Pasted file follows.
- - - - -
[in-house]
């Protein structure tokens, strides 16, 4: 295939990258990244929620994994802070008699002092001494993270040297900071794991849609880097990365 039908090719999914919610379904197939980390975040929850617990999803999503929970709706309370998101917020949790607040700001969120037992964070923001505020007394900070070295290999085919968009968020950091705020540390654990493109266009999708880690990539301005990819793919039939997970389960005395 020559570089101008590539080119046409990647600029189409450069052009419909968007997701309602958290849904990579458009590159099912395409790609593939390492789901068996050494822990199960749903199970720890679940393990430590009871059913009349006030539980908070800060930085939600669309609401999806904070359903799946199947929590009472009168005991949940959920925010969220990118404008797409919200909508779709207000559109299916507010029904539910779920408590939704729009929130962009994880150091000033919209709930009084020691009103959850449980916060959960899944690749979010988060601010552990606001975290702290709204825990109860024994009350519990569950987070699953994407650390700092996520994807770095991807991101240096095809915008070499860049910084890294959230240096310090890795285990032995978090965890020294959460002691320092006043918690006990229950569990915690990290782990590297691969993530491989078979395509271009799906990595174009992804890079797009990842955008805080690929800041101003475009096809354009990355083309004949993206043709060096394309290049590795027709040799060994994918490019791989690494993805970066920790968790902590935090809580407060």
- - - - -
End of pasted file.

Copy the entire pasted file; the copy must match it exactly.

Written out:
[in-house]
């Protein structure tokens, strides 16, 4: 295939990258990244929620994994802070008699002092001494993270040297900071794991849609880097990365 039908090719999914919610379904197939980390975040929850617990999803999503929970709706309370998101917020949790607040700001969120037992964070923001505020007394900070070295290999085919968009968020950091705020540390654990493109266009999708880690990539301005990819793919039939997970389960005395 020559570089101008590539080119046409990647600029189409450069052009419909968007997701309602958290849904990579458009590159099912395409790609593939390492789901068996050494822990199960749903199970720890679940393990430590009871059913009349006030539980908070800060930085939600669309609401999806904070359903799946199947929590009472009168005991949940959920925010969220990118404008797409919200909508779709207000559109299916507010029904539910779920408590939704729009929130962009994880150091000033919209709930009084020691009103959850449980916060959960899944690749979010988060601010552990606001975290702290709204825990109860024994009350519990569950987070699953994407650390700092996520994807770095991807991101240096095809915008070499860049910084890294959230240096310090890795285990032995978090965890020294959460002691320092006043918690006990229950569990915690990290782990590297691969993530491989078979395509271009799906990595174009992804890079797009990842955008805080690929800041101003475009096809354009990355083309004949993206043709060096394309290049590795027709040799060994994918490019791989690494993805970066920790968790902590935090809580407060």